On Friday, the Health and Family Services Cabinet Cabinet issued public notice for Medicaid rate reductions to take effect April 1 if no budget agreement is reached.
The cabinet will significantly reduce payment to hospitals, nursing facilities, home health agencies, community-based services, pharmacies, comprehensive care centers, primary care centers, local health departments and other providers of Medicaid services in the commonwealth. The rate reductions are approximately 35 percent.
Gov. Beshear has called a special session beginning Monday to address the Medicaid budget hole. He says he can’t reduce a single dollar — not $1 — of spending anyplace in the state budget except for his promises for cuts in Medicaid.
Kentucky employees provided Beshear many ideas for reducing spending that he apparently can’t see:
– Eliminate potential duplication at the Education Cabinet’s Office of Training & Employment (OET) and the Economic Development Cabinet’s Bluegrass State Skills Corp. (BSSC) and its Workforce Training department.
– Quit sending teachers and administrators to conferences when they are nearing retirement or can’t apply conference materials when returning to work.
– Don’t mandate purchases off bid lists when local options are quicker and less expensive.
– Shift money currently spent on educational grants, special programs and “experts” from Frankfort, to where it matters most — classrooms.
– Answer: “What happened to all the lottery money that was supposed to be spent on education?”
– Address wasted energy in school facilities.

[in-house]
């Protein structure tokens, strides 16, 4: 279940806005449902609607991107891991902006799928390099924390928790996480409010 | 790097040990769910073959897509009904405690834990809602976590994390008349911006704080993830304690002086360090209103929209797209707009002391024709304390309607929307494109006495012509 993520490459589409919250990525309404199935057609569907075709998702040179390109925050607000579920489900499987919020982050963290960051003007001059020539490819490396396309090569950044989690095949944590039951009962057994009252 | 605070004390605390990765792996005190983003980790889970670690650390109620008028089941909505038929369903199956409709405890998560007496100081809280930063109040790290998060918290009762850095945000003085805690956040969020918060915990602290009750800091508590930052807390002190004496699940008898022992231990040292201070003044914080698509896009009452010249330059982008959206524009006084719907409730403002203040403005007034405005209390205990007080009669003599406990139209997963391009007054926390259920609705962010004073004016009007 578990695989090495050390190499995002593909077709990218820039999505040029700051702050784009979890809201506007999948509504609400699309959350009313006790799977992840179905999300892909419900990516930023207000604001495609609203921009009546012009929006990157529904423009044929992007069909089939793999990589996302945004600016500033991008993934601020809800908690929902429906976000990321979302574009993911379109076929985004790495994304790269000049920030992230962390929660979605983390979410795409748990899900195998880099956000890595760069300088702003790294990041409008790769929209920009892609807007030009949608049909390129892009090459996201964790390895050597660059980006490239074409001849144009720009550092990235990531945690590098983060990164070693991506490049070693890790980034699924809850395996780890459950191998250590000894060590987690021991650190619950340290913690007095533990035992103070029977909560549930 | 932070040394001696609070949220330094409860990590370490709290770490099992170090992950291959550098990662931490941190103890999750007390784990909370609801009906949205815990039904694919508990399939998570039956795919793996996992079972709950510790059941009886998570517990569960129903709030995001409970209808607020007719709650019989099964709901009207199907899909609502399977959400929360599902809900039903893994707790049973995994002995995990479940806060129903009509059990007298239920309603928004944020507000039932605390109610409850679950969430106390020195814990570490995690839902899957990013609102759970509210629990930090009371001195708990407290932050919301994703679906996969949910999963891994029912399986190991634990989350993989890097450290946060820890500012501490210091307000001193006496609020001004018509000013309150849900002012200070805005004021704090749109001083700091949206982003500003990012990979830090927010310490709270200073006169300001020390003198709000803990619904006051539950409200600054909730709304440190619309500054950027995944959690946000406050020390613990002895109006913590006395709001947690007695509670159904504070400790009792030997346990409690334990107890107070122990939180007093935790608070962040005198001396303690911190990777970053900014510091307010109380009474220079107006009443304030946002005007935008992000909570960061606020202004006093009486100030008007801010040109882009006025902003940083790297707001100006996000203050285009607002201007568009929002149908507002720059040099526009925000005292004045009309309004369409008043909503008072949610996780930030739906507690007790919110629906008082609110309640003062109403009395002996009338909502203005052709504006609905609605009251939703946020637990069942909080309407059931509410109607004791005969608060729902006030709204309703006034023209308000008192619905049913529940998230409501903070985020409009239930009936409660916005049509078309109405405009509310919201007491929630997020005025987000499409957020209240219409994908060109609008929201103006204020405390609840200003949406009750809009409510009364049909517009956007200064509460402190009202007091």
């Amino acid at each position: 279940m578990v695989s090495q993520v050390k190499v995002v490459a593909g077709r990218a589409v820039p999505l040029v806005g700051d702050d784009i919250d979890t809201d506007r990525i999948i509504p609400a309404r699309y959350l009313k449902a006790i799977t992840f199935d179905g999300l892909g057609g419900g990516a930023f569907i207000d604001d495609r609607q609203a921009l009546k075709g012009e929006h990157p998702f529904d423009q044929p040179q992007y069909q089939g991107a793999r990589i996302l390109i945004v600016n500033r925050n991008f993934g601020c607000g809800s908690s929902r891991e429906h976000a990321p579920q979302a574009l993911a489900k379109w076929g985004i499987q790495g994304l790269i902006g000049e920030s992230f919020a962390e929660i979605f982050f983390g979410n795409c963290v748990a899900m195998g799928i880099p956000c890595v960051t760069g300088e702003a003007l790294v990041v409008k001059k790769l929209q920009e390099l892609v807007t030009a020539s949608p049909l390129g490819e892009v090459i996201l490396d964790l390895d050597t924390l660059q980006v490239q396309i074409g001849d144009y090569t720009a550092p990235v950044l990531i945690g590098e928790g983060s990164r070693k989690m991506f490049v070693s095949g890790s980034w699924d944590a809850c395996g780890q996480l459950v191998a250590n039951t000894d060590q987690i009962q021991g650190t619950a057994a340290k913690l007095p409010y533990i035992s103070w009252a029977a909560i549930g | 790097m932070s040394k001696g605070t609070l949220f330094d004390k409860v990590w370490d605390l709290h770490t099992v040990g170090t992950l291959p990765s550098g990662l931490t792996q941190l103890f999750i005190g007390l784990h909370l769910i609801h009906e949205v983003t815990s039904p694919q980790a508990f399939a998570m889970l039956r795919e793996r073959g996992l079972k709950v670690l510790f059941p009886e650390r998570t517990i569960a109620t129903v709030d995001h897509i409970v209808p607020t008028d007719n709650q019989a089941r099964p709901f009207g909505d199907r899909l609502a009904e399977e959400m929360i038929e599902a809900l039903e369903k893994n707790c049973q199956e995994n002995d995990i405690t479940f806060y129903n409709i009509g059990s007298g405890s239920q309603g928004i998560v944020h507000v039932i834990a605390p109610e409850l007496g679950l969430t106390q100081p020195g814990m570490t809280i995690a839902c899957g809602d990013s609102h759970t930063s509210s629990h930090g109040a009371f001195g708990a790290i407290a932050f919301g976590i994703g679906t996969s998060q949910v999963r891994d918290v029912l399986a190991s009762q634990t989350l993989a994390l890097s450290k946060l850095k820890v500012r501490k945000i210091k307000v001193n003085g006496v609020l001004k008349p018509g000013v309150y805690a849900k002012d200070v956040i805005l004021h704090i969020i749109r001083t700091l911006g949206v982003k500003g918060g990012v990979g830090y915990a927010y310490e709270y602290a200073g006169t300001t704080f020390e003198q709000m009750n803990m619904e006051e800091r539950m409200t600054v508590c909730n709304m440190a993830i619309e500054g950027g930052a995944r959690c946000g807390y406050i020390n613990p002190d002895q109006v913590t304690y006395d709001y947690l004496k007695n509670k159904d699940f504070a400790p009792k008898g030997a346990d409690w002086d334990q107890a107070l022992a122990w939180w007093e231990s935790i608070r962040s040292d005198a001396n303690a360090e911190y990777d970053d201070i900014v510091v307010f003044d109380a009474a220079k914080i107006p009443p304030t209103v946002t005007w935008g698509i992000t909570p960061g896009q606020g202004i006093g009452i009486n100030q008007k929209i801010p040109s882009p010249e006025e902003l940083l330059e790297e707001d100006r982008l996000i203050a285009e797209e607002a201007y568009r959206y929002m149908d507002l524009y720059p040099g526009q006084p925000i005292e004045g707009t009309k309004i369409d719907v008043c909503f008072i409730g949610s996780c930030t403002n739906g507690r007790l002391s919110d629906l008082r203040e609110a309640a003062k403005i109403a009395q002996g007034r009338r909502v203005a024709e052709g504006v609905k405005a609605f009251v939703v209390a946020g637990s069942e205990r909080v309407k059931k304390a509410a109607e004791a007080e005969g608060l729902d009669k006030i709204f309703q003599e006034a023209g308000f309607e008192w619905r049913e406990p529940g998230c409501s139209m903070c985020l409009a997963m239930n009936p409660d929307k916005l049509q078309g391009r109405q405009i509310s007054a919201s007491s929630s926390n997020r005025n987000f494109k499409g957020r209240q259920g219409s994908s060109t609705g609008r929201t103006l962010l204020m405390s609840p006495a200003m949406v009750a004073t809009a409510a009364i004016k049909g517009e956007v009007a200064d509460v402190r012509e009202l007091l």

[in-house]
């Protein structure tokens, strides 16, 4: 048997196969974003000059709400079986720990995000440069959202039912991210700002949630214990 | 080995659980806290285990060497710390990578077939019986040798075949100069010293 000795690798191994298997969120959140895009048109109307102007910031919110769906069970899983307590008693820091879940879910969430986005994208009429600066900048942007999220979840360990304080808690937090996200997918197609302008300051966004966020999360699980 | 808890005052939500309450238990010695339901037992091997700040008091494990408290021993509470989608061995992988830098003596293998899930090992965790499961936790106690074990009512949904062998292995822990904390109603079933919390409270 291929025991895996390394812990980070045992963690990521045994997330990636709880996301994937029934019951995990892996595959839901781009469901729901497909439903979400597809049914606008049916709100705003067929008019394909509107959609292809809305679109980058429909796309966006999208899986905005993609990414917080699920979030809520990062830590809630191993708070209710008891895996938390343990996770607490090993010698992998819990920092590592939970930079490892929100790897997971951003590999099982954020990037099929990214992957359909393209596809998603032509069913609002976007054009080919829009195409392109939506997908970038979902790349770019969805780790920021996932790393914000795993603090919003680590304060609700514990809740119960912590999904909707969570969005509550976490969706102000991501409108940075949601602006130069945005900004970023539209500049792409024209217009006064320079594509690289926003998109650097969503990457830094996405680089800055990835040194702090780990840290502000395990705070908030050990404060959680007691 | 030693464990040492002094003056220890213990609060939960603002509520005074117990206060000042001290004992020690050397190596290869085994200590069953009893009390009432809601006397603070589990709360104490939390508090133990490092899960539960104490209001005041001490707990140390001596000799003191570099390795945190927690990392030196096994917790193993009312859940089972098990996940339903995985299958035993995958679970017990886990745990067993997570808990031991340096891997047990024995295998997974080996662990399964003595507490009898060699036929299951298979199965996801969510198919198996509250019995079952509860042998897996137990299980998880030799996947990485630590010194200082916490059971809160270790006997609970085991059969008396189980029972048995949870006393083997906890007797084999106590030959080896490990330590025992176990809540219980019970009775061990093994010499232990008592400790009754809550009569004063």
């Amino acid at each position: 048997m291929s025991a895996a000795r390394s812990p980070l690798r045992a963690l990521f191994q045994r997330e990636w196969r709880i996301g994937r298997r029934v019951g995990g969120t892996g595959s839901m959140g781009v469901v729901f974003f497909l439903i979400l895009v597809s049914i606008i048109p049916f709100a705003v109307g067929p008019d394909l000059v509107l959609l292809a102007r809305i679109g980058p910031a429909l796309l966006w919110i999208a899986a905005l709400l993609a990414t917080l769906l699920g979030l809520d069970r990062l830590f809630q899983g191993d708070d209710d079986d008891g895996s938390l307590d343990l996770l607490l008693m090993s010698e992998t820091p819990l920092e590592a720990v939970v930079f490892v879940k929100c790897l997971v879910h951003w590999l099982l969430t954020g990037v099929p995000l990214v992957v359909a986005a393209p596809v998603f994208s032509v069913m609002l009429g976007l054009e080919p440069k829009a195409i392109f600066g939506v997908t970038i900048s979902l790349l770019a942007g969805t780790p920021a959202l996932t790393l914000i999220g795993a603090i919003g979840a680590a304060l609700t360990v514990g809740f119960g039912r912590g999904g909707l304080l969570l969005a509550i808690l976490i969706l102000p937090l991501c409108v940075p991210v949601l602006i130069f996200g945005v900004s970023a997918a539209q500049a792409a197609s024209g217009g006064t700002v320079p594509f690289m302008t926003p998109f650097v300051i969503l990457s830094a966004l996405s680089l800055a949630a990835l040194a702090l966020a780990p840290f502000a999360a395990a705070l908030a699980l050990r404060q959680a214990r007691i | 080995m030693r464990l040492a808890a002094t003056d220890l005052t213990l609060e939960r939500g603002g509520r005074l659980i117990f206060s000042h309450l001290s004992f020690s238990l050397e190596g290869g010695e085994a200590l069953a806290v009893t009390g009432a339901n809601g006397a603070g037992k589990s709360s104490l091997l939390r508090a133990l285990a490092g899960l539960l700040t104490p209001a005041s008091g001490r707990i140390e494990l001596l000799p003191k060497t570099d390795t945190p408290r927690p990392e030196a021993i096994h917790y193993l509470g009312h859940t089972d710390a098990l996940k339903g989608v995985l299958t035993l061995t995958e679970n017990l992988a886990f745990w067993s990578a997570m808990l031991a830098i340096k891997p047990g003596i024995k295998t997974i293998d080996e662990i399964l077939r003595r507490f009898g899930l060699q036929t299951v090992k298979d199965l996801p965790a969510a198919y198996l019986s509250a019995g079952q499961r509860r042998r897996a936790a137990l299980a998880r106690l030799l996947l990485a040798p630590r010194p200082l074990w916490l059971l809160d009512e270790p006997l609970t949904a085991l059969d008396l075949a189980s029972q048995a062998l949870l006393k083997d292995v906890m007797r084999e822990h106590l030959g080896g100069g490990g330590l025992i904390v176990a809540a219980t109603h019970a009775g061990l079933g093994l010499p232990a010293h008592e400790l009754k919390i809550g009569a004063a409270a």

– Cut back on administrative staff all over.
Maybe it’s time to remind the governor about his commitment to do an efficiency study that would save the state $160 million to $180 million per year. Maybe it’s time to ask him to provide an accounting of savings realized from taking action on the thousands of suggestions received from state employees to save money.
Maybe Beshear should bring to the table Monday details about how he is going to save all those dollars in future Medicaid payments as a result of his requests for information from Medicaid providers.
Not $1! Not $1. But he can decree a 35 percent cut to entities that have to make a profit to survive — a 35 percent, cold-turkey cut on Kentucky businesses. It must be nice to decree it and not get one challenge from the “yes” crowd.
Of course, it’s much easier to point the finger and force pain on others than make tough internal decisions cutting unnecessary spending that could avoid it all.
It’s time for some adult leadership on state spending in all areas.